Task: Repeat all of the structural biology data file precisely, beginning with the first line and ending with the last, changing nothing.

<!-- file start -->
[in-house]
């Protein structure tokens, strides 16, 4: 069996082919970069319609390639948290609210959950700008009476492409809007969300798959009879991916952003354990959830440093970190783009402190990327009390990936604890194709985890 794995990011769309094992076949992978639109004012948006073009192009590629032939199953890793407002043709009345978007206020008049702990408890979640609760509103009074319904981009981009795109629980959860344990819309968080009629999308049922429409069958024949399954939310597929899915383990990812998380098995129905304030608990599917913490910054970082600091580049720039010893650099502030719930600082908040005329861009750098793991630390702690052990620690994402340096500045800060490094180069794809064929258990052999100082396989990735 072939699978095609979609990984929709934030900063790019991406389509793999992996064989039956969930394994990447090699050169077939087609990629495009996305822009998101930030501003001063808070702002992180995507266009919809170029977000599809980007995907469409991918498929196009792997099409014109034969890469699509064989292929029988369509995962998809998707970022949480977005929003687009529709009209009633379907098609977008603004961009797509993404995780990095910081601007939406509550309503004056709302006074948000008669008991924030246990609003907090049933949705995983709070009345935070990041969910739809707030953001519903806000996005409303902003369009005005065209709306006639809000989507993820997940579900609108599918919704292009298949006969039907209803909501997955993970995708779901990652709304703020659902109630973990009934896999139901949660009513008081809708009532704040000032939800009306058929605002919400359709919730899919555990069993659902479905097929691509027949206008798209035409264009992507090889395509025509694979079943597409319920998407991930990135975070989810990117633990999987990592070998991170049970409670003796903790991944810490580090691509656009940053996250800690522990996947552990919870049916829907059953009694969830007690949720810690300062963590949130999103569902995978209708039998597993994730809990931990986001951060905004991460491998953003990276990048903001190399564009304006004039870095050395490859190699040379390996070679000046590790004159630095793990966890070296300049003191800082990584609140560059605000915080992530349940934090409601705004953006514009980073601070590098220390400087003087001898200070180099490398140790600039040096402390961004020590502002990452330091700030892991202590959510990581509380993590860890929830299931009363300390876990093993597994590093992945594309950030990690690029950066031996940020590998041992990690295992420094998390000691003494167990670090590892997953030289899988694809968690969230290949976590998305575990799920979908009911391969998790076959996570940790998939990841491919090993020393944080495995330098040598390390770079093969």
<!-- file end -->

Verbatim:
[in-house]
């Protein structure tokens, strides 16, 4: 069996082919970069319609390639948290609210959950700008009476492409809007969300798959009879991916952003354990959830440093970190783009402190990327009390990936604890194709985890 794995990011769309094992076949992978639109004012948006073009192009590629032939199953890793407002043709009345978007206020008049702990408890979640609760509103009074319904981009981009795109629980959860344990819309968080009629999308049922429409069958024949399954939310597929899915383990990812998380098995129905304030608990599917913490910054970082600091580049720039010893650099502030719930600082908040005329861009750098793991630390702690052990620690994402340096500045800060490094180069794809064929258990052999100082396989990735 072939699978095609979609990984929709934030900063790019991406389509793999992996064989039956969930394994990447090699050169077939087609990629495009996305822009998101930030501003001063808070702002992180995507266009919809170029977000599809980007995907469409991918498929196009792997099409014109034969890469699509064989292929029988369509995962998809998707970022949480977005929003687009529709009209009633379907098609977008603004961009797509993404995780990095910081601007939406509550309503004056709302006074948000008669008991924030246990609003907090049933949705995983709070009345935070990041969910739809707030953001519903806000996005409303902003369009005005065209709306006639809000989507993820997940579900609108599918919704292009298949006969039907209803909501997955993970995708779901990652709304703020659902109630973990009934896999139901949660009513008081809708009532704040000032939800009306058929605002919400359709919730899919555990069993659902479905097929691509027949206008798209035409264009992507090889395509025509694979079943597409319920998407991930990135975070989810990117633990999987990592070998991170049970409670003796903790991944810490580090691509656009940053996250800690522990996947552990919870049916829907059953009694969830007690949720810690300062963590949130999103569902995978209708039998597993994730809990931990986001951060905004991460491998953003990276990048903001190399564009304006004039870095050395490859190699040379390996070679000046590790004159630095793990966890070296300049003191800082990584609140560059605000915080992530349940934090409601705004953006514009980073601070590098220390400087003087001898200070180099490398140790600039040096402390961004020590502002990452330091700030892991202590959510990581509380993590860890929830299931009363300390876990093993597994590093992945594309950030990690690029950066031996940020590998041992990690295992420094998390000691003494167990670090590892997953030289899988694809968690969230290949976590998305575990799920979908009911391969998790076959996570940790998939990841491919090993020393944080495995330098040598390390770079093969």